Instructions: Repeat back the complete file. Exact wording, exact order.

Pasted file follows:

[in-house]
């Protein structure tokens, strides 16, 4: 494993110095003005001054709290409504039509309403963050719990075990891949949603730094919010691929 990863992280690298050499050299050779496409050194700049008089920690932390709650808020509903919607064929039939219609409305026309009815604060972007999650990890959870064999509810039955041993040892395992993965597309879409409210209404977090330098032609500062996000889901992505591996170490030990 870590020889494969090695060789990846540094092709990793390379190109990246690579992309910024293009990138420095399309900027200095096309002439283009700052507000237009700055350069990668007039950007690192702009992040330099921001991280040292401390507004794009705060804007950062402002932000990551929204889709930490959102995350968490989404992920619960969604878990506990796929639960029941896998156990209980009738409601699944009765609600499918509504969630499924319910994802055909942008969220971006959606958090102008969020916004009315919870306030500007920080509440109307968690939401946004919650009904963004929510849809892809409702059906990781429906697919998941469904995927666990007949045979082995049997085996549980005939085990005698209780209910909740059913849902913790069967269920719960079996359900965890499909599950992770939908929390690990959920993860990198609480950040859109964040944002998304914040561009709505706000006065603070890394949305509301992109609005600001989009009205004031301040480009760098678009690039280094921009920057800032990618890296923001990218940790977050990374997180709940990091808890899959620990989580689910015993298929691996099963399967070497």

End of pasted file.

[in-house]
């Protein structure tokens, strides 16, 4: 494993110095003005001054709290409504039509309403963050719990075990891949949603730094919010691929 990863992280690298050499050299050779496409050194700049008089920690932390709650808020509903919607064929039939219609409305026309009815604060972007999650990890959870064999509810039955041993040892395992993965597309879409409210209404977090330098032609500062996000889901992505591996170490030990 870590020889494969090695060789990846540094092709990793390379190109990246690579992309910024293009990138420095399309900027200095096309002439283009700052507000237009700055350069990668007039950007690192702009992040330099921001991280040292401390507004794009705060804007950062402002932000990551929204889709930490959102995350968490989404992920619960969604878990506990796929639960029941896998156990209980009738409601699944009765609600499918509504969630499924319910994802055909942008969220971006959606958090102008969020916004009315919870306030500007920080509440109307968690939401946004919650009904963004929510849809892809409702059906990781429906697919998941469904995927666990007949045979082995049997085996549980005939085990005698209780209910909740059913849902913790069967269920719960079996359900965890499909599950992770939908929390690990959920993860990198609480950040859109964040944002998304914040561009709505706000006065603070890394949305509301992109609005600001989009009205004031301040480009760098678009690039280094921009920057800032990618890296923001990218940790977050990374997180709940990091808890899959620990989580689910015993298929691996099963399967070497």